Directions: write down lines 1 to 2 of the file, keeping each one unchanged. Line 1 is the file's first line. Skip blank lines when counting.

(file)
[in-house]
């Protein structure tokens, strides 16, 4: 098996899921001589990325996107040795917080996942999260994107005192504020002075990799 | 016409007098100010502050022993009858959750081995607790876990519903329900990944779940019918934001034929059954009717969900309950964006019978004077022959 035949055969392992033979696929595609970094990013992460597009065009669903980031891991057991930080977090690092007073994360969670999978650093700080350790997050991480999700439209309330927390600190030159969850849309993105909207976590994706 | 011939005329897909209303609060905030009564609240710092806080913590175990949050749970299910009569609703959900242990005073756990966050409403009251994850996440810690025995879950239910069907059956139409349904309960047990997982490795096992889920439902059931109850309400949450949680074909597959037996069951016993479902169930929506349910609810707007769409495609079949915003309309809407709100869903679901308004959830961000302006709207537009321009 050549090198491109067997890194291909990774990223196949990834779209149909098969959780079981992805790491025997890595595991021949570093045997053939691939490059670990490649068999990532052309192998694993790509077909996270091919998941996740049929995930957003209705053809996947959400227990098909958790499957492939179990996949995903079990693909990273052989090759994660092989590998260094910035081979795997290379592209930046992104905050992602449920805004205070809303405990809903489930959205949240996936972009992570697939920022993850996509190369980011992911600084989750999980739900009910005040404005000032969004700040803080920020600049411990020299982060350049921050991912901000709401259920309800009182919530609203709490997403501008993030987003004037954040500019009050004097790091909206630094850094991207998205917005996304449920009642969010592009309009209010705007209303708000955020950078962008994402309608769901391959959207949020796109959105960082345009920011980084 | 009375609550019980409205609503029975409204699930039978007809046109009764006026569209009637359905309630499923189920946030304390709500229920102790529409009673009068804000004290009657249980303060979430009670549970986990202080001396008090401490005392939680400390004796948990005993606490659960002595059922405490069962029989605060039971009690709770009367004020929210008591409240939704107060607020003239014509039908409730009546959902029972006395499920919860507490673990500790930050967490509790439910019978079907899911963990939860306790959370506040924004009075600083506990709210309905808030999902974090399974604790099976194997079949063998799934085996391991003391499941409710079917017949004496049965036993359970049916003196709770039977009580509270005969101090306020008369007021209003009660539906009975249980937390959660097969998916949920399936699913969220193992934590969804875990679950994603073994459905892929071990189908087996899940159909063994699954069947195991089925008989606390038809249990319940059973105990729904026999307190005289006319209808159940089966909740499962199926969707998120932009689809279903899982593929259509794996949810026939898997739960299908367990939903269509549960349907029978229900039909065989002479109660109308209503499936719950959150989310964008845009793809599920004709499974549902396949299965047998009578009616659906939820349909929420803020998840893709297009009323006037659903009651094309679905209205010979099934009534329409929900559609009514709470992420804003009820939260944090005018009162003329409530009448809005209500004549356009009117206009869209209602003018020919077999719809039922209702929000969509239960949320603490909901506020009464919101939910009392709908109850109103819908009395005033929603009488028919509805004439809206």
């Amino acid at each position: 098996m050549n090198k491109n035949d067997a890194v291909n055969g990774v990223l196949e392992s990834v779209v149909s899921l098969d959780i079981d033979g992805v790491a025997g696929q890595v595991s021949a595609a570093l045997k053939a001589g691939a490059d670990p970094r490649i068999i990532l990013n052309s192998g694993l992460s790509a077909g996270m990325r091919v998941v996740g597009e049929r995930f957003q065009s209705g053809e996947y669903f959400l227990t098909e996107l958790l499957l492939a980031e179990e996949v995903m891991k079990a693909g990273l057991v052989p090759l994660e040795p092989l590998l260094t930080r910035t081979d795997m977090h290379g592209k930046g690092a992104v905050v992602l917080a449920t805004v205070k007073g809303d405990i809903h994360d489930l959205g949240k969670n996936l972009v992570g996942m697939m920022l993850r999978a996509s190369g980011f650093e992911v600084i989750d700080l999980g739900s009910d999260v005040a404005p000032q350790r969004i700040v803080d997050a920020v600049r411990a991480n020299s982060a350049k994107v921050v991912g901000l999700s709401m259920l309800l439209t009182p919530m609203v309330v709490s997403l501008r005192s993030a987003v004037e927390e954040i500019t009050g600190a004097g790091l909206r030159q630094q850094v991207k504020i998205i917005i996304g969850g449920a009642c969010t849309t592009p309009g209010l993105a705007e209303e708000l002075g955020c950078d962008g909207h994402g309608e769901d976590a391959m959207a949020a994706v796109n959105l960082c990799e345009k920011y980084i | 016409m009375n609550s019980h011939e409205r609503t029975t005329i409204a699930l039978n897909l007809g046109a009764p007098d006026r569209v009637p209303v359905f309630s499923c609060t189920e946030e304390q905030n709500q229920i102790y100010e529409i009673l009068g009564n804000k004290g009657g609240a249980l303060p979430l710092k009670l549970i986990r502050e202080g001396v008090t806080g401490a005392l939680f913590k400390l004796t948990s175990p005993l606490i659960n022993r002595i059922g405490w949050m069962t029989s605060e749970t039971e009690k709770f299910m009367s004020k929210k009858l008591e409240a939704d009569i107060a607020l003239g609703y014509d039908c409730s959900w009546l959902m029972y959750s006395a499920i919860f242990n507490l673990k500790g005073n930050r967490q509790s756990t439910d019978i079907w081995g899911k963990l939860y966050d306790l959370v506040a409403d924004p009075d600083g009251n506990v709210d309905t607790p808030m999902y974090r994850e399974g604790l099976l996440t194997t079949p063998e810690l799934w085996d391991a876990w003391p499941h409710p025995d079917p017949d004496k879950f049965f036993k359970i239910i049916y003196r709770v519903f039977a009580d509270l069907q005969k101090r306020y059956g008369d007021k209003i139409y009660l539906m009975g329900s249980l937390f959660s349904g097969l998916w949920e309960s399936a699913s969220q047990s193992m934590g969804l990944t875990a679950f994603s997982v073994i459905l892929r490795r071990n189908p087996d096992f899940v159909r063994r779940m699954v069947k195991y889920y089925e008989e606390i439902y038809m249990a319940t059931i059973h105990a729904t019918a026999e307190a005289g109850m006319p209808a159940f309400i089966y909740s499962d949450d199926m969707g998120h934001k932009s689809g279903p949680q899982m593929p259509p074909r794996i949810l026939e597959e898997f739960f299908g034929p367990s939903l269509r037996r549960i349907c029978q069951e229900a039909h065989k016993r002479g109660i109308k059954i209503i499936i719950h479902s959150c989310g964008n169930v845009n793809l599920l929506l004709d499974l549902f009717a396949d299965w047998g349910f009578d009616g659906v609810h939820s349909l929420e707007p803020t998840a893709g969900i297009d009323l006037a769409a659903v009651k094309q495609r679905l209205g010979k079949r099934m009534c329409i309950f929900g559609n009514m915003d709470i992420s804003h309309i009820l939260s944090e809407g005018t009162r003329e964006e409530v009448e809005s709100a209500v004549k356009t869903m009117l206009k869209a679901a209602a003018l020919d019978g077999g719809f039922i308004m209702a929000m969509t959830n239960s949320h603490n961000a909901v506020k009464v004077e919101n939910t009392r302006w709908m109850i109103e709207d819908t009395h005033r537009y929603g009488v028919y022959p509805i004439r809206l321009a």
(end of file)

[in-house]
């Protein structure tokens, strides 16, 4: 098996899921001589990325996107040795917080996942999260994107005192504020002075990799 | 016409007098100010502050022993009858959750081995607790876990519903329900990944779940019918934001034929059954009717969900309950964006019978004077022959 035949055969392992033979696929595609970094990013992460597009065009669903980031891991057991930080977090690092007073994360969670999978650093700080350790997050991480999700439209309330927390600190030159969850849309993105909207976590994706 | 011939005329897909209303609060905030009564609240710092806080913590175990949050749970299910009569609703959900242990005073756990966050409403009251994850996440810690025995879950239910069907059956139409349904309960047990997982490795096992889920439902059931109850309400949450949680074909597959037996069951016993479902169930929506349910609810707007769409495609079949915003309309809407709100869903679901308004959830961000302006709207537009321009 050549090198491109067997890194291909990774990223196949990834779209149909098969959780079981992805790491025997890595595991021949570093045997053939691939490059670990490649068999990532052309192998694993790509077909996270091919998941996740049929995930957003209705053809996947959400227990098909958790499957492939179990996949995903079990693909990273052989090759994660092989590998260094910035081979795997290379592209930046992104905050992602449920805004205070809303405990809903489930959205949240996936972009992570697939920022993850996509190369980011992911600084989750999980739900009910005040404005000032969004700040803080920020600049411990020299982060350049921050991912901000709401259920309800009182919530609203709490997403501008993030987003004037954040500019009050004097790091909206630094850094991207998205917005996304449920009642969010592009309009209010705007209303708000955020950078962008994402309608769901391959959207949020796109959105960082345009920011980084 | 009375609550019980409205609503029975409204699930039978007809046109009764006026569209009637359905309630499923189920946030304390709500229920102790529409009673009068804000004290009657249980303060979430009670549970986990202080001396008090401490005392939680400390004796948990005993606490659960002595059922405490069962029989605060039971009690709770009367004020929210008591409240939704107060607020003239014509039908409730009546959902029972006395499920919860507490673990500790930050967490509790439910019978079907899911963990939860306790959370506040924004009075600083506990709210309905808030999902974090399974604790099976194997079949063998799934085996391991003391499941409710079917017949004496049965036993359970049916003196709770039977009580509270005969101090306020008369007021209003009660539906009975249980937390959660097969998916949920399936699913969220193992934590969804875990679950994603073994459905892929071990189908087996899940159909063994699954069947195991089925008989606390038809249990319940059973105990729904026999307190005289006319209808159940089966909740499962199926969707998120932009689809279903899982593929259509794996949810026939898997739960299908367990939903269509549960349907029978229900039909065989002479109660109308209503499936719950959150989310964008845009793809599920004709499974549902396949299965047998009578009616659906939820349909929420803020998840893709297009009323006037659903009651094309679905209205010979099934009534329409929900559609009514709470992420804003009820939260944090005018009162003329409530009448809005209500004549356009009117206009869209209602003018020919077999719809039922209702929000969509239960949320603490909901506020009464919101939910009392709908109850109103819908009395005033929603009488028919509805004439809206």